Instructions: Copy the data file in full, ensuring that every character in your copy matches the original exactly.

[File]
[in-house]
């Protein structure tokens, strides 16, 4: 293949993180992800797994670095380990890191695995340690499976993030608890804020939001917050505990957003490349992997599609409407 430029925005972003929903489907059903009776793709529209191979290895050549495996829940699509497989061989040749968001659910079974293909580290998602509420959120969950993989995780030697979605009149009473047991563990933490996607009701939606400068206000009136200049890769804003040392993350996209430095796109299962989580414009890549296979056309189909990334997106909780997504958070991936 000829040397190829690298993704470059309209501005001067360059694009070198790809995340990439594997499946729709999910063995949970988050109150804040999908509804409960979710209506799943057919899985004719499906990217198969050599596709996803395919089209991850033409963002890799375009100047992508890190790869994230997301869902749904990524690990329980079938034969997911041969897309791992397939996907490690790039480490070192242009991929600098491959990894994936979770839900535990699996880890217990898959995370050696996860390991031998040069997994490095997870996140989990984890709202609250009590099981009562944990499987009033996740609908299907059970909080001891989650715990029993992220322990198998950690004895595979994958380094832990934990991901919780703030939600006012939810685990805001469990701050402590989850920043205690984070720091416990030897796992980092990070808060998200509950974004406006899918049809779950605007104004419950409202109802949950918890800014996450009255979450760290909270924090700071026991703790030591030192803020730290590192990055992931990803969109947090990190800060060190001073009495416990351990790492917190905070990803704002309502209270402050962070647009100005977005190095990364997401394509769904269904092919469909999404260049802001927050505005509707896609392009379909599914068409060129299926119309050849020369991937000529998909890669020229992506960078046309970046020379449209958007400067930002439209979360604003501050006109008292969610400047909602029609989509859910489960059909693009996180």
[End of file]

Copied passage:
[in-house]
């Protein structure tokens, strides 16, 4: 293949993180992800797994670095380990890191695995340690499976993030608890804020939001917050505990957003490349992997599609409407 430029925005972003929903489907059903009776793709529209191979290895050549495996829940699509497989061989040749968001659910079974293909580290998602509420959120969950993989995780030697979605009149009473047991563990933490996607009701939606400068206000009136200049890769804003040392993350996209430095796109299962989580414009890549296979056309189909990334997106909780997504958070991936 000829040397190829690298993704470059309209501005001067360059694009070198790809995340990439594997499946729709999910063995949970988050109150804040999908509804409960979710209506799943057919899985004719499906990217198969050599596709996803395919089209991850033409963002890799375009100047992508890190790869994230997301869902749904990524690990329980079938034969997911041969897309791992397939996907490690790039480490070192242009991929600098491959990894994936979770839900535990699996880890217990898959995370050696996860390991031998040069997994490095997870996140989990984890709202609250009590099981009562944990499987009033996740609908299907059970909080001891989650715990029993992220322990198998950690004895595979994958380094832990934990991901919780703030939600006012939810685990805001469990701050402590989850920043205690984070720091416990030897796992980092990070808060998200509950974004406006899918049809779950605007104004419950409202109802949950918890800014996450009255979450760290909270924090700071026991703790030591030192803020730290590192990055992931990803969109947090990190800060060190001073009495416990351990790492917190905070990803704002309502209270402050962070647009100005977005190095990364997401394509769904269904092919469909999404260049802001927050505005509707896609392009379909599914068409060129299926119309050849020369991937000529998909890669020229992506960078046309970046020379449209958007400067930002439209979360604003501050006109008292969610400047909602029609989509859910489960059909693009996180």